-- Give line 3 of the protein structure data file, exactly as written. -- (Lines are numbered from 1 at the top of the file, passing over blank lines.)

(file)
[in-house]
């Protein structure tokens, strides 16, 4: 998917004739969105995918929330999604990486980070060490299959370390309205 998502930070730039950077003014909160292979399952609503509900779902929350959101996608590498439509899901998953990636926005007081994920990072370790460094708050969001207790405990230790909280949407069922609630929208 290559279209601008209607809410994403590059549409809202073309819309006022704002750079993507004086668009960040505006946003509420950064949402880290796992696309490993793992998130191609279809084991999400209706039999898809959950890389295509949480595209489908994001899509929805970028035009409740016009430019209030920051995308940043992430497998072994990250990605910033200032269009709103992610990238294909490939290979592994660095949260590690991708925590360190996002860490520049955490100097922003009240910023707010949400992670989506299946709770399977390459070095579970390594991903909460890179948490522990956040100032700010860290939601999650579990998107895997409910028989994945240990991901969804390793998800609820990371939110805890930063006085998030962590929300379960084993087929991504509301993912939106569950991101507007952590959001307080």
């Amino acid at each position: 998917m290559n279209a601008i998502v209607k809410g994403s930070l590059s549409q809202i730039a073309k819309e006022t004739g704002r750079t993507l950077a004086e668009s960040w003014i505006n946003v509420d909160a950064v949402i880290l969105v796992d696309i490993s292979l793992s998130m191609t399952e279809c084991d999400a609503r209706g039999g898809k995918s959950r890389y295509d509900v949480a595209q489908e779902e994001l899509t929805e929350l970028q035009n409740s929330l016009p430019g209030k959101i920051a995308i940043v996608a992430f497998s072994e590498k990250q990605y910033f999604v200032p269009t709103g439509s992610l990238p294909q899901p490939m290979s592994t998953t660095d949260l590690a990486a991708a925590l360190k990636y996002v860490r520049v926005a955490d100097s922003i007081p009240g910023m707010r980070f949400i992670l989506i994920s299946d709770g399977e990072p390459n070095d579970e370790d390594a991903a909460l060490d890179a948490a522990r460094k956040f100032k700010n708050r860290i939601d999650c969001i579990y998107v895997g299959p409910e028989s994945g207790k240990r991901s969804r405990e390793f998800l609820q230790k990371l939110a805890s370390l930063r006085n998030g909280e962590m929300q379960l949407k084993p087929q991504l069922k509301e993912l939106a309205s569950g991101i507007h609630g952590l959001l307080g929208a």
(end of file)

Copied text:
């Amino acid at each position: 998917m290559n279209a601008i998502v209607k809410g994403s930070l590059s549409q809202i730039a073309k819309e006022t004739g704002r750079t993507l950077a004086e668009s960040w003014i505006n946003v509420d909160a950064v949402i880290l969105v796992d696309i490993s292979l793992s998130m191609t399952e279809c084991d999400a609503r209706g039999g898809k995918s959950r890389y295509d509900v949480a595209q489908e779902e994001l899509t929805e929350l970028q035009n409740s929330l016009p430019g209030k959101i920051a995308i940043v996608a992430f497998s072994e590498k990250q990605y910033f999604v200032p269009t709103g439509s992610l990238p294909q899901p490939m290979s592994t998953t660095d949260l590690a990486a991708a925590l360190k990636y996002v860490r520049v926005a955490d100097s922003i007081p009240g910023m707010r980070f949400i992670l989506i994920s299946d709770g399977e990072p390459n070095d579970e370790d390594a991903a909460l060490d890179a948490a522990r460094k956040f100032k700010n708050r860290i939601d999650c969001i579990y998107v895997g299959p409910e028989s994945g207790k240990r991901s969804r405990e390793f998800l609820q230790k990371l939110a805890s370390l930063r006085n998030g909280e962590m929300q379960l949407k084993p087929q991504l069922k509301e993912l939106a309205s569950g991101i507007h609630g952590l959001l307080g929208a």